- Cords are taped down, rug grippers are used with flokati and floor boards. Props are put away. Waste and spills should be cleaned immediately, without delay.
- Antiques and props
- watch for splinters and nails
- Props are weighted properly.
- Newborns should never be positioned in or on glass containers or objects that can break or shatter.
- Posing surfaces should be an adequate size to prevent accidents
- biomechanical supports should be in place to lessen the chance of ergonomic injuries
- wooden backgrounds should be secured to avoid tipping and falls.
- Sandbags are used to weight props and light stands.
- Your newborn is supported by human hands at ALL TIMES throughout risky poses. (see images below).
- This ensures that babies will not be at risk of falls, central cyanosis or positional asphyxiation – three very dangerous scenarios that can result in very seriously injury or even death.
- In the absence of an assistant, parents, especially mothers, should never be asked to stay further away from babe as is sometimes requested due to the idea that the smell of mother’s milk will cause the baby to become unsettled. Should the baby show signs of hunger such as the rooting that can occur when they sense and smell their mother, they should be given appropriate time to feed. A satisfied baby will not be unsettled due to the smell of milk and it is better to have an extra set of hands close by than not.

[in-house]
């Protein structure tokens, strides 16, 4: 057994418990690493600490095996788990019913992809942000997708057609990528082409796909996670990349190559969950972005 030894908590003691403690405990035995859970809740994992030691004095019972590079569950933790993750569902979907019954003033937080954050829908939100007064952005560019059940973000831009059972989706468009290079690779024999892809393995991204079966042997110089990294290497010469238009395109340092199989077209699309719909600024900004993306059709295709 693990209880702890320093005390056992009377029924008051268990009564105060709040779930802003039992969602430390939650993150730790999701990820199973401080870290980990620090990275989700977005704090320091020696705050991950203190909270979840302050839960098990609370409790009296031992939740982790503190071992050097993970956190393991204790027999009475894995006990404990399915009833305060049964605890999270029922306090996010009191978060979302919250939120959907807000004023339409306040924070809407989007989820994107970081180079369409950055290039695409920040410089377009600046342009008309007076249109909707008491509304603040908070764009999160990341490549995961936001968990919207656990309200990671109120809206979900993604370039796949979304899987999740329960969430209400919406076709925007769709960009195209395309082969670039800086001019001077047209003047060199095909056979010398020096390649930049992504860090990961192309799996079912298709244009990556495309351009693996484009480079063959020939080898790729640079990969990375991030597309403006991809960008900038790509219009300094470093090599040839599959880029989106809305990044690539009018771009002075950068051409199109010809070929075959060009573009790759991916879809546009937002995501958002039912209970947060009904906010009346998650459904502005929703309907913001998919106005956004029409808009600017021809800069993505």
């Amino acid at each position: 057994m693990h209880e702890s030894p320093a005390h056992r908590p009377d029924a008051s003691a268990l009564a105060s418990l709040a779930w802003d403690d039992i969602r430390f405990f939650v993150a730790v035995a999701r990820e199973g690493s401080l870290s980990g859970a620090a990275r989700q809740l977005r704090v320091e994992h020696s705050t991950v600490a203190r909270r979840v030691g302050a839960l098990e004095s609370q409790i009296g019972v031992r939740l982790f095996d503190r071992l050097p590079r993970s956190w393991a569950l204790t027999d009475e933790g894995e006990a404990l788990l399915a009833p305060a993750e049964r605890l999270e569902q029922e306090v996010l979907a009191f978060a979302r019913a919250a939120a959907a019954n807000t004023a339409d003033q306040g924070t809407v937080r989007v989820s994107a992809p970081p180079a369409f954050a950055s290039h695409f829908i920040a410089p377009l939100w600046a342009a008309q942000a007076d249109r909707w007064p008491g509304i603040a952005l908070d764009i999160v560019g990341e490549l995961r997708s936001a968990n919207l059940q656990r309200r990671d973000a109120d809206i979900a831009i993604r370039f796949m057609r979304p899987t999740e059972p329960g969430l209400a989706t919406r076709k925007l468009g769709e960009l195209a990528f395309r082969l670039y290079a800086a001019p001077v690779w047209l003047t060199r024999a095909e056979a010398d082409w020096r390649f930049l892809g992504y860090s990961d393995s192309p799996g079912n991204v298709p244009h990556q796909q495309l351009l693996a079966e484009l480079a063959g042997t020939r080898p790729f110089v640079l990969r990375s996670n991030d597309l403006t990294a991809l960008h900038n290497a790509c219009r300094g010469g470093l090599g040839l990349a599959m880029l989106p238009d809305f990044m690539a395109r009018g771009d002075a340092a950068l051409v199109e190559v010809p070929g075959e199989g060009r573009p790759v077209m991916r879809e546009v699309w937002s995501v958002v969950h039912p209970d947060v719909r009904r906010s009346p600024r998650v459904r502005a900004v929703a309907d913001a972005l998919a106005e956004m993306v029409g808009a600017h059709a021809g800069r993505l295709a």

- Your photographer, assistant or other people present are not ill.
- Where and when illness may delay your session beyond an appropriate timeline of around 1-2 weeks, a good photographer should either have an assistant photographer on hand to complete your session or provide referrals to other respected photographers working in a similar style. For posed newborn work, your session is time sensitive and should be completed sometime within the first two to three weeks of life. Unposed, documentary or lifestyle sessions can be completed in longer timelines and rescheduling should be easier with these types of sessions
- Your photographer does not touch, move, or attempt to remove any medical items such as belly button clamps, circumcision gauze, etc.
- Your baby is not showing signs of central cyanosis – the bluish discoloration around the core, lips and tongue. This can be quite a dangerous. According to Cincinnati Children’s Hospital Medical Centre, central cyanosis is never normal in the newborn period, and is almost always linked to a lower amount of oxygen in the blood. For this reason, the photographer should be concerned regarding the cause of deoxygenation whenever central cyanosis is present.
- Your photographer has hand sanitizer available.
- Adequate seating and changing areas are available and suitable for new moms and those recovering from C-sections.
- Easy access to drinking water.
- Your photographer is insured in order to protect you in the event of accidents.
Having images taken of your newborn is a memory you’ll treasure forever. Enjoy your experience, and always have the confidence to speak up if you have any doubts at all.